Web programmers should know that they should never ever try to implement cryptography themselves.
In particular, that means that no non-security-expert should be touching any of the cryptographic primitives directly. They shouldn't be thinking at the level of AES, SHA-1, etc. Instead, they should be using high-level functions to encrypt and sign messages, and to "hash" passwords.
Why? Because otherwise, people get misled into thinking that:
- AES-256 is "great encryption", despite the fact that they're using it in ECB mode, or using non-random IV values, etc. (In some modes, non-random but unique IVs is okay. In others, not so much.)
- They can use the same symmetric key for encrypting multiple messages (or worse, store the symmetric key in the code for direct use).
- They might even decide to use a passphrase as the key directly, without using any key derivation functions.
- They can use RSA to encrypt data directly.
- They can simply "salt and MD5" their passwords to keep them safe. (If you think rainbow tables are the weakest link, think again.)
Just to be on the same page, none of the above items are okay. If you don't get that, then you shouldn't be touching crypto with a 10-foot pole! (AES-256 is great encryption, but only if you use it properly. "It's not the size that matters, it's what you do with it." :-))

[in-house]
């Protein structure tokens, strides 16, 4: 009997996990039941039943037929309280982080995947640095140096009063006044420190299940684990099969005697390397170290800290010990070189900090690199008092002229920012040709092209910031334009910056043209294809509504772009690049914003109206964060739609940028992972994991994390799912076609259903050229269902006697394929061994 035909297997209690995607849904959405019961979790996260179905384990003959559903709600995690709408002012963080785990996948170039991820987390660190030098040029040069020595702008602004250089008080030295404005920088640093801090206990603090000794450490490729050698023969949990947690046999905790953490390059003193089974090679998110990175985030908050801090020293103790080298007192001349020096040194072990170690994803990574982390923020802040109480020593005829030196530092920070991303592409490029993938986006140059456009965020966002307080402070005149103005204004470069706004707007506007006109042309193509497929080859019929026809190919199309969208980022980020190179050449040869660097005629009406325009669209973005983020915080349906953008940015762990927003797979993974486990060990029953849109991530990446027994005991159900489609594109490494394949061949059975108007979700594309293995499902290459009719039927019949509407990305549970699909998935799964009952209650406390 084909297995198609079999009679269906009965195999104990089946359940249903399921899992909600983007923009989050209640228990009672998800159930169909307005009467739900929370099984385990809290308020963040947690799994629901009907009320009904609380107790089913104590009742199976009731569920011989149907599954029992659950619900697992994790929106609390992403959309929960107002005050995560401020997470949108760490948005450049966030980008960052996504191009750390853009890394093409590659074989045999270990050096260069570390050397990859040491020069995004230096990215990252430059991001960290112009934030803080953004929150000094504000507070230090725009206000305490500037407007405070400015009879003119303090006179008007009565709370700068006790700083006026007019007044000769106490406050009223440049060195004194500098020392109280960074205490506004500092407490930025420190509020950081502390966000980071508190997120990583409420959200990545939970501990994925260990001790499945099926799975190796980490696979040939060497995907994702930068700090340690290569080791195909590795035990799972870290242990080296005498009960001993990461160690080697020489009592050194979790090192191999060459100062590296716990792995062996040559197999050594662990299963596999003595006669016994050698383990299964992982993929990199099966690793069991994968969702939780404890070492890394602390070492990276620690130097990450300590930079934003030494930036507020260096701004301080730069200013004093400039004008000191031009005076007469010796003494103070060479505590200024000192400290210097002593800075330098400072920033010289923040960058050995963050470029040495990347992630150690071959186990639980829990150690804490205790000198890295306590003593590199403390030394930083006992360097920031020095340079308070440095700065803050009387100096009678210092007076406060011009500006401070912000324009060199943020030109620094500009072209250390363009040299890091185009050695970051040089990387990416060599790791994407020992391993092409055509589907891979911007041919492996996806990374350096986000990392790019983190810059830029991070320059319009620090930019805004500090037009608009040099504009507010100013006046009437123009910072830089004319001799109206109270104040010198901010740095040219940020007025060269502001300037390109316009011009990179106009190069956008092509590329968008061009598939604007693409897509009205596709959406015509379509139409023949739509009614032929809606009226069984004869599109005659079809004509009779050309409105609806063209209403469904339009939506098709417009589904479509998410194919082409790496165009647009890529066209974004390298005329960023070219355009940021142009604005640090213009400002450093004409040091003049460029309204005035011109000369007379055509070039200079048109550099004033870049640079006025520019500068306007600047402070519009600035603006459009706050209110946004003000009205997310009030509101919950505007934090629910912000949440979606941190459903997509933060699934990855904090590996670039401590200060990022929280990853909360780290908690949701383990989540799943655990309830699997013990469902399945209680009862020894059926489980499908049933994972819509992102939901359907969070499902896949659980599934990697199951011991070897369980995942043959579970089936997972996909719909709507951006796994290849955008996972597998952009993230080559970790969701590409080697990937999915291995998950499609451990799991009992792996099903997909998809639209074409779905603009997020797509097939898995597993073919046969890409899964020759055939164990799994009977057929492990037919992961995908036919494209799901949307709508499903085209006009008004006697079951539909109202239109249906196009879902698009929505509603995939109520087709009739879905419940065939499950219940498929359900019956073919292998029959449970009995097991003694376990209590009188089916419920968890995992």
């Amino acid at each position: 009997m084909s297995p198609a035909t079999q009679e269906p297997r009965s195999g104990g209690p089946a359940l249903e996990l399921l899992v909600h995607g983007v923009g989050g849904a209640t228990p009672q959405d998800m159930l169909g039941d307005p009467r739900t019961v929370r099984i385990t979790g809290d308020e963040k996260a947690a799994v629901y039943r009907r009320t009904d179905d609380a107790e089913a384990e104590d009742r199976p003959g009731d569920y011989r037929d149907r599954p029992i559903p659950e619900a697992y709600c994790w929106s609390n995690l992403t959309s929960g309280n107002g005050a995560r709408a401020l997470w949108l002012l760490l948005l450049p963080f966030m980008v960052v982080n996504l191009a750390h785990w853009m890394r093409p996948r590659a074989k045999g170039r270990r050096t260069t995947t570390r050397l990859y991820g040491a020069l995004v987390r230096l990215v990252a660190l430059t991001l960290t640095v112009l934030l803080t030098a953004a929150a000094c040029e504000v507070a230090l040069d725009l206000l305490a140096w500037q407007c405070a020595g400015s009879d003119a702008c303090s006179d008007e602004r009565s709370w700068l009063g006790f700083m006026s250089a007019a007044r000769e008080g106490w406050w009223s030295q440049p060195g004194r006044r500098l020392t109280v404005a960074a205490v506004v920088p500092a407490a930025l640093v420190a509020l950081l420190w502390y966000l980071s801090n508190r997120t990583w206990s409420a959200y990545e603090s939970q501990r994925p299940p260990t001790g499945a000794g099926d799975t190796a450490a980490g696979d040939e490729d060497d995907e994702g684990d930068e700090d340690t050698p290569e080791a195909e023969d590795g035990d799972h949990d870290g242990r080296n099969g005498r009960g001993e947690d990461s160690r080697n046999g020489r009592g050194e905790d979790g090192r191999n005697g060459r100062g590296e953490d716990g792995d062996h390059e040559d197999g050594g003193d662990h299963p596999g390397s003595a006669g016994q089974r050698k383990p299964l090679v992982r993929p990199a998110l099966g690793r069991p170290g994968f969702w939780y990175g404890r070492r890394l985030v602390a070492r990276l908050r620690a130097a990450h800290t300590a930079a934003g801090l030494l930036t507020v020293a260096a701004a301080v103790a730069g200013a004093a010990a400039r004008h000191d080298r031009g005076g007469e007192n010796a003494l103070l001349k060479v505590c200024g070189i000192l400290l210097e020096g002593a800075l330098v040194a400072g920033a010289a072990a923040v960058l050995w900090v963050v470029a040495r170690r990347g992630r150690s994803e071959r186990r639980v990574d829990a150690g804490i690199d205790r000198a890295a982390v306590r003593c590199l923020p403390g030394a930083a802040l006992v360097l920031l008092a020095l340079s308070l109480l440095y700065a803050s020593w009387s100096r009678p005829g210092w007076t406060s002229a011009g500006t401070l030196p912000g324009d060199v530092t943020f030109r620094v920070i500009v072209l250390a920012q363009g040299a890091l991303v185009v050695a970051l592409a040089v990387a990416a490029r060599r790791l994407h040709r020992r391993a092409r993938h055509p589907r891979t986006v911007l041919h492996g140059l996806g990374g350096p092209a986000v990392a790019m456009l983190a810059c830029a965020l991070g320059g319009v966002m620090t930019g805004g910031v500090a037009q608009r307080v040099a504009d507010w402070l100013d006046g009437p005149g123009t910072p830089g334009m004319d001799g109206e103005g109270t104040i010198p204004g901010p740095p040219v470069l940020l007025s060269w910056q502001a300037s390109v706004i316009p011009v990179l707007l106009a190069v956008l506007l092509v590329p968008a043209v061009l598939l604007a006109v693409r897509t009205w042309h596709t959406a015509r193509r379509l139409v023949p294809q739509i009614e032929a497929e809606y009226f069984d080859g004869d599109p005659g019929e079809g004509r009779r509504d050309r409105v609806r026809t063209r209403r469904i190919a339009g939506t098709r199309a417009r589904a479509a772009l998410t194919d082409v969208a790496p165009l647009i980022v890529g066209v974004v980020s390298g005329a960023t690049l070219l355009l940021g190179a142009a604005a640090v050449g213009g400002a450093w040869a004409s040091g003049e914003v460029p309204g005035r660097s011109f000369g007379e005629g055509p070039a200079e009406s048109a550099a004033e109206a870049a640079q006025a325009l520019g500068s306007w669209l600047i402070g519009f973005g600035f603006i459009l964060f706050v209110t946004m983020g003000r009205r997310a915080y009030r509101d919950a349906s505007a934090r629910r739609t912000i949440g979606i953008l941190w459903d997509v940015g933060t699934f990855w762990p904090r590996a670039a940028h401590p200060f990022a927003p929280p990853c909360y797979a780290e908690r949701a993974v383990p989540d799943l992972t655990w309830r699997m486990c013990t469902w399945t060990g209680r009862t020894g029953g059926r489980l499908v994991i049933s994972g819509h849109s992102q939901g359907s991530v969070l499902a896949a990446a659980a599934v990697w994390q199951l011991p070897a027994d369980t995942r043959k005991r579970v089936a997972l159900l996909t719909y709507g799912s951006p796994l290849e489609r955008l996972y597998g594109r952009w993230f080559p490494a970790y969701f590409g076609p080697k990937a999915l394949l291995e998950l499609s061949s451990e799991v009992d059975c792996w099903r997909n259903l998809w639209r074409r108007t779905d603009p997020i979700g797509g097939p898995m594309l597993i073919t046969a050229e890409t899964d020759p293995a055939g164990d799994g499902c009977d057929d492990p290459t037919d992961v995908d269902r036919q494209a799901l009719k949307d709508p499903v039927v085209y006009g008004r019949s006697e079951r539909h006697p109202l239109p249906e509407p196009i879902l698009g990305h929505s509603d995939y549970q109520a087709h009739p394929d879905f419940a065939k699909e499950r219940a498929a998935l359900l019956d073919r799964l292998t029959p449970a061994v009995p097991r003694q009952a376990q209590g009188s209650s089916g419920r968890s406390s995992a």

What kind of high-level functions am I talking about? I personally recommend the use of an OpenPGP (for data at rest) or SSL (for data in motion) library. These protocols rigidly specify the correct use of asymmetric, symmetric, and hash algorithms. For example, with OpenPGP:
- It does not use RSA to encrypt data directly, but instead generates a random session (symmetric) key per message (this is important), and uses RSA to encrypt that session key.
- It uses a key derivation function to transform passphrases into keys. (In OpenPGP parlance, it's called an S2K, but I think "key derivation function" is the more standard term.)
- It handles picking a good mode, so you will never end up using ECB.
- It handles key management for you, so you don't have to make ad-hoc decisions about which keys are trustworthy, etc.
Summary: if you're not a security expert, and you're thinking at the level of AES, or SHA-1, or (heaven forbid) MD5, you're doing it wrong. Use a library written by security experts (like Bouncy Castle), that implement protocols designed by security experts (like OpenPGP for encryption, or bcrypt or scrypt for password hashing), instead of rolling your own.
I'm not a crypto expert by any means, but I know enough not to try to design my own ad-hoc protocols. Just to be clear, this entire post is Cryptography 101 material. So if this post doesn't 100% make sense to you, then you definitely should not get anywhere near cryptography.